There are thousands of things that go into a website. You’re starting with a blank page, and need to figure out where you’ll add content, images, and testimonials.

Where do you start?

The best website designs don’t happen by fluke. The designer behind them invests time into judging which design elements are most successful—and convince people to continue using your site after landing there.

In this guide, we’ll share 11 web design tips you should be using, including:

  1. Focus your most important content above the fold
  2. Enjoy white space
  3. Use photos of people
  4. Prioritize site speed
  5. Reduce distractions with Hick’s Law
  6. Use colors wisely
  7. Make it responsive
  8. Think about fat fingers on mobile
  9. Do the squint test
  10. Think about typography
  11. A/B test your on-page design elements
  12. Analyze a heat map of your page

Click the links above to jump to a specific web design tip, or continue scrolling to learn how you can design web pages that your target customer loves (and wants to use.)

1. Focus your most important content above the fold

If you’ve followed web design trends over the last few decades, you’ll probably recognize “the fold.” It’s the portion of the page that’s visible before the fold—anything you can see without scrolling.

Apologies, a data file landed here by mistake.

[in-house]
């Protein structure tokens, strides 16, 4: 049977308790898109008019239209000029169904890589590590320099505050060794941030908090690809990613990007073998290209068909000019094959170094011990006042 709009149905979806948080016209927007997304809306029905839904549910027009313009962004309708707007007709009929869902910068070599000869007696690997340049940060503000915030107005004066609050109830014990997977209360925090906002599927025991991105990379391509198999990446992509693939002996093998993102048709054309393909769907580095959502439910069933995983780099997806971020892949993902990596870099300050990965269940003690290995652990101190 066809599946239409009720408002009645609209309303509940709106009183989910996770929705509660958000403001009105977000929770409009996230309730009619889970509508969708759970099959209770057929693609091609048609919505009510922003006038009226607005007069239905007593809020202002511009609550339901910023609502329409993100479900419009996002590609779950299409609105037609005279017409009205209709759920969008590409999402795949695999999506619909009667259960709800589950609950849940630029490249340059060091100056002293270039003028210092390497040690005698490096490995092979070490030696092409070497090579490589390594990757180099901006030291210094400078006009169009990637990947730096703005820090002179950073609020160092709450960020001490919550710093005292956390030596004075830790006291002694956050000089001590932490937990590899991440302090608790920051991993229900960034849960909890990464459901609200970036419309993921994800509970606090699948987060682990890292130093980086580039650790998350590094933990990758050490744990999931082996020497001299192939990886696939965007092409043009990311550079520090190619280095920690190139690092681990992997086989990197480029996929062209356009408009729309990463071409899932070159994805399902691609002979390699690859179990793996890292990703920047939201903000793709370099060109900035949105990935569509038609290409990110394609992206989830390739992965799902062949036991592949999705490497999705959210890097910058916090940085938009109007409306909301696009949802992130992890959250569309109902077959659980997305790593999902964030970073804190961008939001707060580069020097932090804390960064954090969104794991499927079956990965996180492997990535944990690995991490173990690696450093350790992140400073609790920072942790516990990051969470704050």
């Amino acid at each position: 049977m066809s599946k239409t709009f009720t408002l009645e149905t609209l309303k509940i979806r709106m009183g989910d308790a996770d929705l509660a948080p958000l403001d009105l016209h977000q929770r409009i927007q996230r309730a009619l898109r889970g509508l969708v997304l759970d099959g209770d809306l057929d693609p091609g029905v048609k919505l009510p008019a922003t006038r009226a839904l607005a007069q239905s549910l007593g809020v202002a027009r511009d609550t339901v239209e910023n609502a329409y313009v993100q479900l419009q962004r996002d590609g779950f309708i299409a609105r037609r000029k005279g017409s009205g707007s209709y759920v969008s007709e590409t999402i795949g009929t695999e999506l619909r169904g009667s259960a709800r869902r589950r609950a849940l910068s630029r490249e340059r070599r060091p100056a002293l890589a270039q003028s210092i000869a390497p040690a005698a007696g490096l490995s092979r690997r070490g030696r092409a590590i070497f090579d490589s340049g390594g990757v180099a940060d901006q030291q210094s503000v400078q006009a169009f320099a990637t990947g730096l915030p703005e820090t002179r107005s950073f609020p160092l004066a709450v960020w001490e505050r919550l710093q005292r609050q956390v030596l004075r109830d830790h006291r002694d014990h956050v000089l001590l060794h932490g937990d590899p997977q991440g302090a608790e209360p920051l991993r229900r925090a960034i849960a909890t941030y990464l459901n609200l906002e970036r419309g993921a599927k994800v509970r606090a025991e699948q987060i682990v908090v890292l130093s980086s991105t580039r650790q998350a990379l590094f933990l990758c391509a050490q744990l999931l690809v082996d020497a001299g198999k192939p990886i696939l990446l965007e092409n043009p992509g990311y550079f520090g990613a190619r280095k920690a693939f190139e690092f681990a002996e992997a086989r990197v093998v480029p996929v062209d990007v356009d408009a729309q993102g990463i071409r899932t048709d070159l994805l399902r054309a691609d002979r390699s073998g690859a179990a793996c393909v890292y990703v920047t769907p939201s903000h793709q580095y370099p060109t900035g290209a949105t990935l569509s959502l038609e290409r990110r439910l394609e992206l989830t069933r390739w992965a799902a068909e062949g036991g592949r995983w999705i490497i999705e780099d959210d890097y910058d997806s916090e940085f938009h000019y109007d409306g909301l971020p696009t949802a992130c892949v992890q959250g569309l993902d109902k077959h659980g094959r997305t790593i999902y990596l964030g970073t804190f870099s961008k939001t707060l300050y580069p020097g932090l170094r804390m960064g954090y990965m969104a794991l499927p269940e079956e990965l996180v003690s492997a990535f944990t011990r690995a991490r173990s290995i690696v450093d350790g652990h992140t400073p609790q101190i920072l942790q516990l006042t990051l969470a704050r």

The need for prioritizing above the fold has been a long-standing debate; some designers argue that it doesn’t really matter… But research suggests otherwise. Website visitors scroll more than they used to, yet eye-tracking data shows they still spend more time above the fold (80%) than below it (20%.)

So, what does that mean for your business’ website design?

You should prioritize the design to make an impression if someone were to only view the page above the fold. That could mean:

  • Including your most important feature(s)
  • Showcasing photo of your product
  • Touching on the price

Once you’ve designed your site and nailed the top portion of your page, its also worth checking whether the content you’ve prioritised is visible to mobile browsers.